North Korea denounces USA terror listing as grave provocation

Posted November 24, 2017

US President Donald Trump this week declared North Korea a state sponsor of terrorism, a spot on a US blacklist Pyongyang had shed almost a decade ago.

Experts say the USA decision to put North Korea back on its terrorism blacklist will have limited practical effects, but may make a diplomatic solution of the nuclear standoff more hard.

U.S. officials say Pyongyang is close to developing a nuclear-tipped ballistic missile capable of striking the U.S., and have vowed that a nuclear-armed North Korea will not be tolerated.

Pyongyang also said on Wednesday that putting North Korea back on the terrorism blacklist will only strengthen its resolve to further develop the communist country's nuclear weapons programme. The sanctions specifically named four companies in Dandong that have been trading with North Korea despite United Nations sanctions that China's President Xi Jinping has said he fully supports. "The U.N. [Security Council] Sanction 2375 has been operating, so I think it will enhance pressure on Kim Jong Un's regime and worldwide society's distrust on North Korea".

The decision was labelled a "serious provocation" by the North Korean regime.

The move infuriated China, which is North Korea's main trading partner.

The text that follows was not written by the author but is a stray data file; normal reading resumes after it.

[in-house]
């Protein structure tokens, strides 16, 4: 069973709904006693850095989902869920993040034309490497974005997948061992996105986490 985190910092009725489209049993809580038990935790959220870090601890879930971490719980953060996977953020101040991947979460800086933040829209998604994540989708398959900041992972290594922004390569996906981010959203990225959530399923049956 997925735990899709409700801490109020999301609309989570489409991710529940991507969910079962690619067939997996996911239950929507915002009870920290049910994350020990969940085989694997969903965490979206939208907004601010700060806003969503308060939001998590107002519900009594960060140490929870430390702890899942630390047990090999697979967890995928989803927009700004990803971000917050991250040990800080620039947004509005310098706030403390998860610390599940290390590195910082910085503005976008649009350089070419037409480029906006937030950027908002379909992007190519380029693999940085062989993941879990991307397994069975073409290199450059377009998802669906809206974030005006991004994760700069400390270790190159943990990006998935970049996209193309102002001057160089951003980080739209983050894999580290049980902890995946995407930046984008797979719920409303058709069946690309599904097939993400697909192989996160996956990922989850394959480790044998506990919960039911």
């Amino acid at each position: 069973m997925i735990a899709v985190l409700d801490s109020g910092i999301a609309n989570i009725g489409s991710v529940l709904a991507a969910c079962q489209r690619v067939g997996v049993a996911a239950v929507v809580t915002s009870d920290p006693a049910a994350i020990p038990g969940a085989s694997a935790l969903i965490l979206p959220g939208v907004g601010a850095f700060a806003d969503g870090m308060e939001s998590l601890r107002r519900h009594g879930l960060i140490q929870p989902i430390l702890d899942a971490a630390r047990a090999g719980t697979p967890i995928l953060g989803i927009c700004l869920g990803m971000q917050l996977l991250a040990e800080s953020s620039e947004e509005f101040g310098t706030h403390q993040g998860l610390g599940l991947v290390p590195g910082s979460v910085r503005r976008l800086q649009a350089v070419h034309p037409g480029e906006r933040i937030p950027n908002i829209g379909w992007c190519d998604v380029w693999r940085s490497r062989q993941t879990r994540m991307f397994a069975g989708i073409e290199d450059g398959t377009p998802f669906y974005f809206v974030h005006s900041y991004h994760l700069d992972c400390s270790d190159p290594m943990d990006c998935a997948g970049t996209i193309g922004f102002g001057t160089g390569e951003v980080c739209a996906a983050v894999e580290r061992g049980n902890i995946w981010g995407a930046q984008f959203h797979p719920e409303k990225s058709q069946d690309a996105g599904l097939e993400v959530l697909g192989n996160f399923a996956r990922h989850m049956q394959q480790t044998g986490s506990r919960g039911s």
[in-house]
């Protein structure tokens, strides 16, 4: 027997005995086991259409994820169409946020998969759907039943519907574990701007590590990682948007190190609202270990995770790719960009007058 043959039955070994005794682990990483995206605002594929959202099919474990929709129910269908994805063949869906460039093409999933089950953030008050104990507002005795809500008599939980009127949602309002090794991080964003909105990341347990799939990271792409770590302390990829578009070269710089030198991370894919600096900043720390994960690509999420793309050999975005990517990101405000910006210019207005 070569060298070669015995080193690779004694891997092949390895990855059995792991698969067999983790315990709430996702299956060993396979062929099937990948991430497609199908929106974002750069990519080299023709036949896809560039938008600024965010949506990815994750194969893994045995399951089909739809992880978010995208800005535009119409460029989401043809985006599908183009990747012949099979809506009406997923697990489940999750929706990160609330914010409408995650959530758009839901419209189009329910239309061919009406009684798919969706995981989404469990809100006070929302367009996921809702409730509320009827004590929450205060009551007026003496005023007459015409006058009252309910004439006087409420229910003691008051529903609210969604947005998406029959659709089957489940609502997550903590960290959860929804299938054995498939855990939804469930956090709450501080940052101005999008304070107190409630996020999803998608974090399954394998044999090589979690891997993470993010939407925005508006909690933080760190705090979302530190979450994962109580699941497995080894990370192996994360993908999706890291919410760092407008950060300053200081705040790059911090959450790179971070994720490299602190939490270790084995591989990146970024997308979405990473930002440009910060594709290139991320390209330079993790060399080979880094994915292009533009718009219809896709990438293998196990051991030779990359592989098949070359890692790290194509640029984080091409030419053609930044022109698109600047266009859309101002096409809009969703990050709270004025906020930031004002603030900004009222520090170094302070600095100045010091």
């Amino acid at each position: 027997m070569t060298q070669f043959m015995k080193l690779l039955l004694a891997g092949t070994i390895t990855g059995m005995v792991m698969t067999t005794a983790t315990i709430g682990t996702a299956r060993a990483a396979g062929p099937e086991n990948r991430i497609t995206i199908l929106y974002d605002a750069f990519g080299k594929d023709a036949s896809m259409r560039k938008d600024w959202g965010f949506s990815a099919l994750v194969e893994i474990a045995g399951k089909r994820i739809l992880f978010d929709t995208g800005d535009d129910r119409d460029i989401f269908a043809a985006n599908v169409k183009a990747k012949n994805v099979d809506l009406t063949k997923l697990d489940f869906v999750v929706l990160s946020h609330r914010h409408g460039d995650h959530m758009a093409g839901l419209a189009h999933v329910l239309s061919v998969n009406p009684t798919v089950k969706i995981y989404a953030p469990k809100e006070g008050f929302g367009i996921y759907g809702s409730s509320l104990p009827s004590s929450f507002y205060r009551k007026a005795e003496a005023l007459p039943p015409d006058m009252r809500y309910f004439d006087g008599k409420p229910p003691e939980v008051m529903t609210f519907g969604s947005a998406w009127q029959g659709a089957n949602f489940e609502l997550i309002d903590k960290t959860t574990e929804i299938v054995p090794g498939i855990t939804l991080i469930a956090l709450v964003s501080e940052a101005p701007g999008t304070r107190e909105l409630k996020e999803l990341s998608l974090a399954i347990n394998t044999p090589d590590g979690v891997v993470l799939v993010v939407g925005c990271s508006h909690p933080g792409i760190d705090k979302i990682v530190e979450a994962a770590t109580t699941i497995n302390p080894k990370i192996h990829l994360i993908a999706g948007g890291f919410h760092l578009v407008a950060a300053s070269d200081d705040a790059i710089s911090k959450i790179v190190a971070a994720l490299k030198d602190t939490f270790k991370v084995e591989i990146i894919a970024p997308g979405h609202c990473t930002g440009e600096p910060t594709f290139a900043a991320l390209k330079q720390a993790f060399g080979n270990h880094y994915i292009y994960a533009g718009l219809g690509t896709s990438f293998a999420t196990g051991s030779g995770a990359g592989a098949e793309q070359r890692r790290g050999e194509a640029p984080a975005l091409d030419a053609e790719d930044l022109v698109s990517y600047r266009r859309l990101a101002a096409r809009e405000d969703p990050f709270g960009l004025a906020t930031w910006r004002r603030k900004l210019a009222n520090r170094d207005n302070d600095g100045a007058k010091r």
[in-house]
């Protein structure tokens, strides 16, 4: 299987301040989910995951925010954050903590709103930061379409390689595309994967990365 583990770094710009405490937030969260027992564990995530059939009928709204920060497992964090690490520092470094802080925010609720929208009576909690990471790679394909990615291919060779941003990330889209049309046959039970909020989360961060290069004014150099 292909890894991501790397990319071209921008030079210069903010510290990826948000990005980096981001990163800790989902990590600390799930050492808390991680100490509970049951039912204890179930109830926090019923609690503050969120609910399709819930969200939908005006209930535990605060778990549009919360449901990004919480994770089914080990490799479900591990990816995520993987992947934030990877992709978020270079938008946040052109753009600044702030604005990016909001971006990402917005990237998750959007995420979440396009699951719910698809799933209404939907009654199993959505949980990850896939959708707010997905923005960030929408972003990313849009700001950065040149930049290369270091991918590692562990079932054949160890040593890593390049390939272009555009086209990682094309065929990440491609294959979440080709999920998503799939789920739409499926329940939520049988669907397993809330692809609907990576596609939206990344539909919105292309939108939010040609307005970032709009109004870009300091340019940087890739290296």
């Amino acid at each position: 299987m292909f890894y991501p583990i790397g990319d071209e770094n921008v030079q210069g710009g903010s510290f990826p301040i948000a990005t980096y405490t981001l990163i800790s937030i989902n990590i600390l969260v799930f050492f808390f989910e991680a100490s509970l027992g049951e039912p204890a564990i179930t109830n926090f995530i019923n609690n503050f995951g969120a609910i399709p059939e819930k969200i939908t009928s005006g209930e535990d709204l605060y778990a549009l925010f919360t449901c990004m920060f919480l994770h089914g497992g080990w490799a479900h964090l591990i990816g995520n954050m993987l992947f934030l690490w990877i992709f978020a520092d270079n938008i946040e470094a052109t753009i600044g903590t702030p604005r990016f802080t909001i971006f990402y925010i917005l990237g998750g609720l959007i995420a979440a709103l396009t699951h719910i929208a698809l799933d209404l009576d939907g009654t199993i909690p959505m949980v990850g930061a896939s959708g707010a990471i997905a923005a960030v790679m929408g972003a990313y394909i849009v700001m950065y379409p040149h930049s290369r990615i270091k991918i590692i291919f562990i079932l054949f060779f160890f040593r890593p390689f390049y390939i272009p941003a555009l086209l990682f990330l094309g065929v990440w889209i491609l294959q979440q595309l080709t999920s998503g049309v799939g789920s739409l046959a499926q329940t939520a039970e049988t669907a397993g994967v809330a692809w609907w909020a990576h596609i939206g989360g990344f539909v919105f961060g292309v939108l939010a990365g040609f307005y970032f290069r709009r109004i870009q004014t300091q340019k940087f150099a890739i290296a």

USA diplomats responsible for negotiating with the North Koreans in previous years were by and large supportive of strong sanctions - and also of calling North Korea a "terror state".

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Trump in restoring North Korea to the terror list criticized his predecessor, Barack Obama, for not having taken such a bold move during his eight years on office.

This continues a trend in which US-North Korea relations appear to send a lot of mixed messages.

Some North Korea analysts argue the state sponsor of terrorism designation and new sanctions could encourage a return to testing and belligerence from Pyongyang and discourage it from entering talks.

Such a decision had been largely expected in view of the recent case of Otto Wambier, an American college student who died after 17 months of detention in North Korea, and the apparent assassination of a half brother of North Korean leader Kim Jong-un in a Malaysian airport in February this year.

Trump's decision comes amid heightened nuclear tensions on the Korean peninsula. The spokesperson noted that their actions included expulsion of North Korean workers and diplomats. The U.S. president called North Korea a "murderous regime", a sentiment he repeated this week.

He further disclosed that the designation is long overdue step and part of the U.S.

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